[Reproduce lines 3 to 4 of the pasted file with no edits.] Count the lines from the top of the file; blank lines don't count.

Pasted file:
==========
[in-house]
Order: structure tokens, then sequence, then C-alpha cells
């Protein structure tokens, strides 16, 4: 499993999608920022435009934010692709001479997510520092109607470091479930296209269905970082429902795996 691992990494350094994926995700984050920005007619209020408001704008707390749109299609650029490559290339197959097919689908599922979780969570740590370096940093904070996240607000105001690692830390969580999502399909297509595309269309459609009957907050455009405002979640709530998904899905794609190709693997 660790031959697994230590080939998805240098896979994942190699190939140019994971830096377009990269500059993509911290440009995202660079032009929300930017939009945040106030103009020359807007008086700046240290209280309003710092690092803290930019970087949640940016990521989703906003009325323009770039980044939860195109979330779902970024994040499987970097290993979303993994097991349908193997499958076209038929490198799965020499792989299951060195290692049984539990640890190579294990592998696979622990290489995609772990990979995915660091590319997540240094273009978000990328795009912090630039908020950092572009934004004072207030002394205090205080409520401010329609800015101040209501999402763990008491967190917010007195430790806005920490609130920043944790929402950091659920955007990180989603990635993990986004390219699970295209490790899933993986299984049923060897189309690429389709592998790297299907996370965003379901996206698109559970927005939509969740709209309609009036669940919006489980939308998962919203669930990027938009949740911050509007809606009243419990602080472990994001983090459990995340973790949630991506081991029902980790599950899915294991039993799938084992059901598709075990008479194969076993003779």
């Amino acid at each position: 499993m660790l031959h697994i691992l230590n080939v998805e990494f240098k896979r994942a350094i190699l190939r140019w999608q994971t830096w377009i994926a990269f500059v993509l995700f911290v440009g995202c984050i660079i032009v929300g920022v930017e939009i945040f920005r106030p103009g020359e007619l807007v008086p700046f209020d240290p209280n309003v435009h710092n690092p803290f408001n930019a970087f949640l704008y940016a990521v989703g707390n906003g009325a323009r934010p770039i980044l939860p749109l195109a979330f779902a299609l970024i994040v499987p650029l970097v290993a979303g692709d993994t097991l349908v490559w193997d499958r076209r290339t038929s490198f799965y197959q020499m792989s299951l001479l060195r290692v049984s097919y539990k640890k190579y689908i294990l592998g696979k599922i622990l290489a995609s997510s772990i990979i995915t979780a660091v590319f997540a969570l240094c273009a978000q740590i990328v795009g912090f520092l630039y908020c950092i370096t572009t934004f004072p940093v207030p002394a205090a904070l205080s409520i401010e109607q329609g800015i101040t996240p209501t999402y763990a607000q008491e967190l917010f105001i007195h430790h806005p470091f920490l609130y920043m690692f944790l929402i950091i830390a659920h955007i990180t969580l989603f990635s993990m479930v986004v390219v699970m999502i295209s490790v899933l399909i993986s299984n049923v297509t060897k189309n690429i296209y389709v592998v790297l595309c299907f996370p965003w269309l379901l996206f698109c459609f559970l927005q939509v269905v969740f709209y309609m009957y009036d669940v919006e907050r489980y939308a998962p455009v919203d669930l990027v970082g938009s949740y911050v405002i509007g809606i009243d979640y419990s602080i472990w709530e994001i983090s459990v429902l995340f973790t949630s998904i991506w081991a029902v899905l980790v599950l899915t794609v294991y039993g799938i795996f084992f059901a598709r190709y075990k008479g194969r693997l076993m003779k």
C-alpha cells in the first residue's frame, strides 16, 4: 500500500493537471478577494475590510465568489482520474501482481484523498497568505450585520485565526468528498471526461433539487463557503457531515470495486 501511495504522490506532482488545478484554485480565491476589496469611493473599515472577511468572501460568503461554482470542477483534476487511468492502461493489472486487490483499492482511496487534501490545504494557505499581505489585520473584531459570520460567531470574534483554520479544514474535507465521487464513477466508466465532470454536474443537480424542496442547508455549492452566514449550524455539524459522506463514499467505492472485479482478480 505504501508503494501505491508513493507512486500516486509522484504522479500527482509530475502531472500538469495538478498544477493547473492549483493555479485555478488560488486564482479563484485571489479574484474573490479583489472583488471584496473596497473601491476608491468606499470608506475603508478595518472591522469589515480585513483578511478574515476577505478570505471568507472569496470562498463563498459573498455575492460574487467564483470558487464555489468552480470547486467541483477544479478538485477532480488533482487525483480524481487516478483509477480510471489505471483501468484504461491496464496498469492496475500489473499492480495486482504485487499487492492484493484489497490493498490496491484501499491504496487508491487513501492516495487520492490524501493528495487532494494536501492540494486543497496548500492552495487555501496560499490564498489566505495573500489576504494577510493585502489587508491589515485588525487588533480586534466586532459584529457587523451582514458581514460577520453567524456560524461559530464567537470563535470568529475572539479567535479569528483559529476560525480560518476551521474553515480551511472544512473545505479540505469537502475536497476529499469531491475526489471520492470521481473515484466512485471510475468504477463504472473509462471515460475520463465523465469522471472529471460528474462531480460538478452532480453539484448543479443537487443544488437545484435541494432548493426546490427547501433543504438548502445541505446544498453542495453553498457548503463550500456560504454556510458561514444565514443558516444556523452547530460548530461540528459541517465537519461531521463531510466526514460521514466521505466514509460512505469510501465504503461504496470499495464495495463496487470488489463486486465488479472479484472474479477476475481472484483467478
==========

């Protein structure tokens, strides 16, 4: 499993999608920022435009934010692709001479997510520092109607470091479930296209269905970082429902795996 691992990494350094994926995700984050920005007619209020408001704008707390749109299609650029490559290339197959097919689908599922979780969570740590370096940093904070996240607000105001690692830390969580999502399909297509595309269309459609009957907050455009405002979640709530998904899905794609190709693997 660790031959697994230590080939998805240098896979994942190699190939140019994971830096377009990269500059993509911290440009995202660079032009929300930017939009945040106030103009020359807007008086700046240290209280309003710092690092803290930019970087949640940016990521989703906003009325323009770039980044939860195109979330779902970024994040499987970097290993979303993994097991349908193997499958076209038929490198799965020499792989299951060195290692049984539990640890190579294990592998696979622990290489995609772990990979995915660091590319997540240094273009978000990328795009912090630039908020950092572009934004004072207030002394205090205080409520401010329609800015101040209501999402763990008491967190917010007195430790806005920490609130920043944790929402950091659920955007990180989603990635993990986004390219699970295209490790899933993986299984049923060897189309690429389709592998790297299907996370965003379901996206698109559970927005939509969740709209309609009036669940919006489980939308998962919203669930990027938009949740911050509007809606009243419990602080472990994001983090459990995340973790949630991506081991029902980790599950899915294991039993799938084992059901598709075990008479194969076993003779």
């Amino acid at each position: 499993m660790l031959h697994i691992l230590n080939v998805e990494f240098k896979r994942a350094i190699l190939r140019w999608q994971t830096w377009i994926a990269f500059v993509l995700f911290v440009g995202c984050i660079i032009v929300g920022v930017e939009i945040f920005r106030p103009g020359e007619l807007v008086p700046f209020d240290p209280n309003v435009h710092n690092p803290f408001n930019a970087f949640l704008y940016a990521v989703g707390n906003g009325a323009r934010p770039i980044l939860p749109l195109a979330f779902a299609l970024i994040v499987p650029l970097v290993a979303g692709d993994t097991l349908v490559w193997d499958r076209r290339t038929s490198f799965y197959q020499m792989s299951l001479l060195r290692v049984s097919y539990k640890k190579y689908i294990l592998g696979k599922i622990l290489a995609s997510s772990i990979i995915t979780a660091v590319f997540a969570l240094c273009a978000q740590i990328v795009g912090f520092l630039y908020c950092i370096t572009t934004f004072p940093v207030p002394a205090a904070l205080s409520i401010e109607q329609g800015i101040t996240p209501t999402y763990a607000q008491e967190l917010f105001i007195h430790h806005p470091f920490l609130y920043m690692f944790l929402i950091i830390a659920h955007i990180t969580l989603f990635s993990m479930v986004v390219v699970m999502i295209s490790v899933l399909i993986s299984n049923v297509t060897k189309n690429i296209y389709v592998v790297l595309c299907f996370p965003w269309l379901l996206f698109c459609f559970l927005q939509v269905v969740f709209y309609m009957y009036d669940v919006e907050r489980y939308a998962p455009v919203d669930l990027v970082g938009s949740y911050v405002i509007g809606i009243d979640y419990s602080i472990w709530e994001i983090s459990v429902l995340f973790t949630s998904i991506w081991a029902v899905l980790v599950l899915t794609v294991y039993g799938i795996f084992f059901a598709r190709y075990k008479g194969r693997l076993m003779k």